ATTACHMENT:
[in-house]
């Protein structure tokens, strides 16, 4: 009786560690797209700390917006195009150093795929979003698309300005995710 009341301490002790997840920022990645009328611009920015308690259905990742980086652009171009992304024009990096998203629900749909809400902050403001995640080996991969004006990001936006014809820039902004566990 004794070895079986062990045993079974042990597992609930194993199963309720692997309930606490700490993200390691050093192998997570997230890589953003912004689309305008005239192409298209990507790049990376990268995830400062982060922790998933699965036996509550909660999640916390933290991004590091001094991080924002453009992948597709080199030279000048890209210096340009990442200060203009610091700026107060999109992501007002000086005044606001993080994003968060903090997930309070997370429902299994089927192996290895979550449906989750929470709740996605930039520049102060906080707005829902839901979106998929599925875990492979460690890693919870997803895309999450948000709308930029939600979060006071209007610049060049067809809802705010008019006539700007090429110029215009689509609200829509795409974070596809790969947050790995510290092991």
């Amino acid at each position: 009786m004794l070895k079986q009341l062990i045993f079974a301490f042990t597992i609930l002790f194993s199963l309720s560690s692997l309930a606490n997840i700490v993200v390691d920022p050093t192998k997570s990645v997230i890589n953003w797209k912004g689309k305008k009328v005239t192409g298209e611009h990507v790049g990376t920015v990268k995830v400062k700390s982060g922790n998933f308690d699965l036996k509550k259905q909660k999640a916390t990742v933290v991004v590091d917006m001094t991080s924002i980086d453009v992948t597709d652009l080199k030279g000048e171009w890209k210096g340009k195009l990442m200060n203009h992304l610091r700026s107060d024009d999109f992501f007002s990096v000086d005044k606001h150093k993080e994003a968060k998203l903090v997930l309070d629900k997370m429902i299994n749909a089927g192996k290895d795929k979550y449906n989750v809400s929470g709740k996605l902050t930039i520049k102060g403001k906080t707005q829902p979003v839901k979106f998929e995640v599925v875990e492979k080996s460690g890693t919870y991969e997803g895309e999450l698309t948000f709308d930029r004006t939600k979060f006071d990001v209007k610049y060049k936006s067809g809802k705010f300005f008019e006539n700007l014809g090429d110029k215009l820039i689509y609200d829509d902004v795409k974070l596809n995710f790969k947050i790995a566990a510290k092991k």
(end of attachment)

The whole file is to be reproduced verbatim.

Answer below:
[in-house]
């Protein structure tokens, strides 16, 4: 009786560690797209700390917006195009150093795929979003698309300005995710 009341301490002790997840920022990645009328611009920015308690259905990742980086652009171009992304024009990096998203629900749909809400902050403001995640080996991969004006990001936006014809820039902004566990 004794070895079986062990045993079974042990597992609930194993199963309720692997309930606490700490993200390691050093192998997570997230890589953003912004689309305008005239192409298209990507790049990376990268995830400062982060922790998933699965036996509550909660999640916390933290991004590091001094991080924002453009992948597709080199030279000048890209210096340009990442200060203009610091700026107060999109992501007002000086005044606001993080994003968060903090997930309070997370429902299994089927192996290895979550449906989750929470709740996605930039520049102060906080707005829902839901979106998929599925875990492979460690890693919870997803895309999450948000709308930029939600979060006071209007610049060049067809809802705010008019006539700007090429110029215009689509609200829509795409974070596809790969947050790995510290092991």
């Amino acid at each position: 009786m004794l070895k079986q009341l062990i045993f079974a301490f042990t597992i609930l002790f194993s199963l309720s560690s692997l309930a606490n997840i700490v993200v390691d920022p050093t192998k997570s990645v997230i890589n953003w797209k912004g689309k305008k009328v005239t192409g298209e611009h990507v790049g990376t920015v990268k995830v400062k700390s982060g922790n998933f308690d699965l036996k509550k259905q909660k999640a916390t990742v933290v991004v590091d917006m001094t991080s924002i980086d453009v992948t597709d652009l080199k030279g000048e171009w890209k210096g340009k195009l990442m200060n203009h992304l610091r700026s107060d024009d999109f992501f007002s990096v000086d005044k606001h150093k993080e994003a968060k998203l903090v997930l309070d629900k997370m429902i299994n749909a089927g192996k290895d795929k979550y449906n989750v809400s929470g709740k996605l902050t930039i520049k102060g403001k906080t707005q829902p979003v839901k979106f998929e995640v599925v875990e492979k080996s460690g890693t919870y991969e997803g895309e999450l698309t948000f709308d930029r004006t939600k979060f006071d990001v209007k610049y060049k936006s067809g809802k705010f300005f008019e006539n700007l014809g090429d110029k215009l820039i689509y609200d829509d902004v795409k974070l596809n995710f790969k947050i790995a566990a510290k092991k």